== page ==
Then, when I was heading back to the house, the bees lost interest soon after I turned down the bend in the path behind the shrubs, as usual. The yellow jackets, on the other hand, kept following me all the way back to the house. There I was, standing outside the house with yellow jackets all flying around me and I had no idea what to do. With bees, they leave you alone after a point. I didn't have a clue what to do with wasps. Didn't want to take off my veil or go into the house with all those wasps around!

In the end I quickly opened the garage doors, popped inside and closed the garage doors again, and amazingly, pretty much all of them stayed outside. Problem solved.

Nevertheless, ever since the honey extracting on Sept 18th, wasps have been hanging around the front of our garage for over a week! I would look out the window and see them there, exploring the garage door (I kept it closed), and whenever I went out to harvest or process vegetables, if I was anywhere near the garage, one or two really pesky ones would come and explore me, buzzing really close to my face and arms. Very annoying! The day of the CSA (Friday), I was concerned that they would still be there and would start to harass the customers! I don't remember having such a wasp problem last year!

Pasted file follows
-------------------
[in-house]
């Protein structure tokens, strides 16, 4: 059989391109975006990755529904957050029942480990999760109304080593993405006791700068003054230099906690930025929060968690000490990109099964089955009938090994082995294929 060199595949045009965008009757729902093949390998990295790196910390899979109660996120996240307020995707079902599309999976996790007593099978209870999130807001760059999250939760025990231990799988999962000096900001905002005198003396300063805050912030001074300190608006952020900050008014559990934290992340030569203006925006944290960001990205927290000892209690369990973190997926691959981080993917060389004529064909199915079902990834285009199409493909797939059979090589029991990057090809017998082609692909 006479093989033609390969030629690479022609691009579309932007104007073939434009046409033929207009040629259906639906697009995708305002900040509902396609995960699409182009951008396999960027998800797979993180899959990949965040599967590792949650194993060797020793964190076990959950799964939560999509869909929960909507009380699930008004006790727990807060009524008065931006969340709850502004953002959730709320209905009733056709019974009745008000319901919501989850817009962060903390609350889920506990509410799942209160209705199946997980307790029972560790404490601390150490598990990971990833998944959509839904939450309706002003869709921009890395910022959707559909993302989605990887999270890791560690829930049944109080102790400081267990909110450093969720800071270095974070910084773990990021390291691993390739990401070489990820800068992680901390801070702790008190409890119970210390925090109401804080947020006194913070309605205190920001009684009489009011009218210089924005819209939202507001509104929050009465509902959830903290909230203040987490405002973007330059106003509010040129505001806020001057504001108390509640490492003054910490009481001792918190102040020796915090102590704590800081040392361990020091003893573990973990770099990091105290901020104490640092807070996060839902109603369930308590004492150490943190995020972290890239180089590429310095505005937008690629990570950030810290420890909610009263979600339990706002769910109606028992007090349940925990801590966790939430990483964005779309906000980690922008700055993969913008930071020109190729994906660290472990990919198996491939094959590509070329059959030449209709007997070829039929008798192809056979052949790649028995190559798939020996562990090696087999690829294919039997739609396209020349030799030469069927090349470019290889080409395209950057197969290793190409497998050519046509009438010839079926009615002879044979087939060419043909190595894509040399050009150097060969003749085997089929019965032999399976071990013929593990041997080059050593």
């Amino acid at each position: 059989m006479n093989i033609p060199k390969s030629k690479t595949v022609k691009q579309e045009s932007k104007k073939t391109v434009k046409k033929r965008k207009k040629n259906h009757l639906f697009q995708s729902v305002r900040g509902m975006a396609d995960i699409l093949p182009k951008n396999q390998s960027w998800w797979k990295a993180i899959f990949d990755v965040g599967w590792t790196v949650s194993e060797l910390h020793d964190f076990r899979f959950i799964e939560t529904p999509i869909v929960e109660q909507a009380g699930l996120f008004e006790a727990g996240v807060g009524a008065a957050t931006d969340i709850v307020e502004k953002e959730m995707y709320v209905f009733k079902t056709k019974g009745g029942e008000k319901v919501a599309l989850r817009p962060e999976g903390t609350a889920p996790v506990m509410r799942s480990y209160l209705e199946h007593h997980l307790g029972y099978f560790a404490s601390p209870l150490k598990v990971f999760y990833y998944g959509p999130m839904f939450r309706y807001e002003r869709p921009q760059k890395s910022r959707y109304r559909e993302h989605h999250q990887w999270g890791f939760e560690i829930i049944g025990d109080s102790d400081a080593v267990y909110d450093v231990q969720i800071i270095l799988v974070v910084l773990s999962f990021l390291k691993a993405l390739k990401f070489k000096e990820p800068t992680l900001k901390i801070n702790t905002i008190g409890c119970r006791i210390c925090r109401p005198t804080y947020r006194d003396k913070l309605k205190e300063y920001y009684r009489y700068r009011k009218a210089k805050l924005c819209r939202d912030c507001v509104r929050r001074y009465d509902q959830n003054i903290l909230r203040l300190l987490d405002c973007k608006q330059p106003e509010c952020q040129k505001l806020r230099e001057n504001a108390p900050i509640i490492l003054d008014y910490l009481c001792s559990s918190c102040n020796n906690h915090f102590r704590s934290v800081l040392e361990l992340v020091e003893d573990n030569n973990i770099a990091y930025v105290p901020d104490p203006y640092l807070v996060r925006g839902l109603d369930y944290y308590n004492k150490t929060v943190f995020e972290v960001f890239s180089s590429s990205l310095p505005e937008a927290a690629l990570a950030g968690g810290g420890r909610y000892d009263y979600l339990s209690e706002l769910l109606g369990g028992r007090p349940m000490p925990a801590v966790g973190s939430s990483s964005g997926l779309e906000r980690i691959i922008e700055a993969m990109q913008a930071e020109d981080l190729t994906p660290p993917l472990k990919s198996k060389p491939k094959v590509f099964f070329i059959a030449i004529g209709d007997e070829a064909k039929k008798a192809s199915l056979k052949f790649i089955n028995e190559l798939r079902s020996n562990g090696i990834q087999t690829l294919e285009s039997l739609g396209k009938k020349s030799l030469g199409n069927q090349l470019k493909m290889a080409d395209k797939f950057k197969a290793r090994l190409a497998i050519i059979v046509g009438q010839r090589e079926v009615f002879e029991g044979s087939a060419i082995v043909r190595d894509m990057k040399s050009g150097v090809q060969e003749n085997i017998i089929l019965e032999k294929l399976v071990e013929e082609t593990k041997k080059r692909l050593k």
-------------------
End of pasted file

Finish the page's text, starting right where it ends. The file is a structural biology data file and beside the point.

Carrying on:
Sunday 25th. On this day I removed the honey super on hive 6 so I could put the Apivar strips in. I did not want to deal with it, but if I could just get it done quickly, that would be it!

Before I set out, I heard Norman (who had been mowing outside) come into the house and slam the door. "I just got stung by one of your bees" he said, looking decidedly frazzled. Upon further questioning, it turns out he had been mowing around the hives as he usually does, when one of the bees stung him. I told him that the bees are particularly aggressive at this time of year and I wish I had known he was planning on mowing there since I would have advised wearing protective gear. "Oh really? Now you tell me!" he said.